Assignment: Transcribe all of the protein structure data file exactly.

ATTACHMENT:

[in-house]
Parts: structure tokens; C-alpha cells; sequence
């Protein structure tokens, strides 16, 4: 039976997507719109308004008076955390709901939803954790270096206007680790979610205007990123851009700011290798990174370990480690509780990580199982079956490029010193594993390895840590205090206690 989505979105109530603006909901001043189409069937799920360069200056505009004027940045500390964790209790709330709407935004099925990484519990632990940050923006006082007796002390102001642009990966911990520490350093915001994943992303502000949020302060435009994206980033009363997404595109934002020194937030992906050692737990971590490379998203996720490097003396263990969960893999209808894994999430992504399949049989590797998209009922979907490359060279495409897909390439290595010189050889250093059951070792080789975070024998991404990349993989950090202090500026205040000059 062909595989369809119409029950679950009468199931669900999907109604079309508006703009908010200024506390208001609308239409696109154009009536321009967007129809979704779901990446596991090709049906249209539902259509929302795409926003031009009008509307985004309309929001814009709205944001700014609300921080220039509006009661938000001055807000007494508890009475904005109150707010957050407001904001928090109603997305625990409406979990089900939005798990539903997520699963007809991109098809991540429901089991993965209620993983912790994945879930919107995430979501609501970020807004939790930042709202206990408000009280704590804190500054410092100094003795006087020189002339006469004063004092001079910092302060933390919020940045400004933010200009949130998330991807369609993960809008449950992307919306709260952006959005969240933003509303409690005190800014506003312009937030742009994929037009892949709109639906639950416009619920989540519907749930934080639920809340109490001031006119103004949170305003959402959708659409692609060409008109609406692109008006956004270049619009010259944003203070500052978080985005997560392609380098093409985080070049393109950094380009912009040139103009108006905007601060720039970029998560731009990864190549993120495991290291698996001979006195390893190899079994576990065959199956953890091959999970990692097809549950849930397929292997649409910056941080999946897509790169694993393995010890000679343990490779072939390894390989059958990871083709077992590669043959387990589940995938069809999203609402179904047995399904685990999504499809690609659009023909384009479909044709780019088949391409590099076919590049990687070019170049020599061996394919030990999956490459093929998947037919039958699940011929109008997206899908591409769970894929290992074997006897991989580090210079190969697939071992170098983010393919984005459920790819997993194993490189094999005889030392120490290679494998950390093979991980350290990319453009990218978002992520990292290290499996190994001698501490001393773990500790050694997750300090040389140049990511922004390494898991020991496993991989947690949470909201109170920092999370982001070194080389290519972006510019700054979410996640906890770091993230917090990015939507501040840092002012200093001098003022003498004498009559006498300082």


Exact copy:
[in-house]
Parts: structure tokens; C-alpha cells; sequence
């Protein structure tokens, strides 16, 4: 039976997507719109308004008076955390709901939803954790270096206007680790979610205007990123851009700011290798990174370990480690509780990580199982079956490029010193594993390895840590205090206690 989505979105109530603006909901001043189409069937799920360069200056505009004027940045500390964790209790709330709407935004099925990484519990632990940050923006006082007796002390102001642009990966911990520490350093915001994943992303502000949020302060435009994206980033009363997404595109934002020194937030992906050692737990971590490379998203996720490097003396263990969960893999209808894994999430992504399949049989590797998209009922979907490359060279495409897909390439290595010189050889250093059951070792080789975070024998991404990349993989950090202090500026205040000059 062909595989369809119409029950679950009468199931669900999907109604079309508006703009908010200024506390208001609308239409696109154009009536321009967007129809979704779901990446596991090709049906249209539902259509929302795409926003031009009008509307985004309309929001814009709205944001700014609300921080220039509006009661938000001055807000007494508890009475904005109150707010957050407001904001928090109603997305625990409406979990089900939005798990539903997520699963007809991109098809991540429901089991993965209620993983912790994945879930919107995430979501609501970020807004939790930042709202206990408000009280704590804190500054410092100094003795006087020189002339006469004063004092001079910092302060933390919020940045400004933010200009949130998330991807369609993960809008449950992307919306709260952006959005969240933003509303409690005190800014506003312009937030742009994929037009892949709109639906639950416009619920989540519907749930934080639920809340109490001031006119103004949170305003959402959708659409692609060409008109609406692109008006956004270049619009010259944003203070500052978080985005997560392609380098093409985080070049393109950094380009912009040139103009108006905007601060720039970029998560731009990864190549993120495991290291698996001979006195390893190899079994576990065959199956953890091959999970990692097809549950849930397929292997649409910056941080999946897509790169694993393995010890000679343990490779072939390894390989059958990871083709077992590669043959387990589940995938069809999203609402179904047995399904685990999504499809690609659009023909384009479909044709780019088949391409590099076919590049990687070019170049020599061996394919030990999956490459093929998947037919039958699940011929109008997206899908591409769970894929290992074997006897991989580090210079190969697939071992170098983010393919984005459920790819997993194993490189094999005889030392120490290679494998950390093979991980350290990319453009990218978002992520990292290290499996190994001698501490001393773990500790050694997750300090040389140049990511922004390494898991020991496993991989947690949470909201109170920092999370982001070194080389290519972006510019700054979410996640906890770091993230917090990015939507501040840092002012200093001098003022003498004498009559006498300082």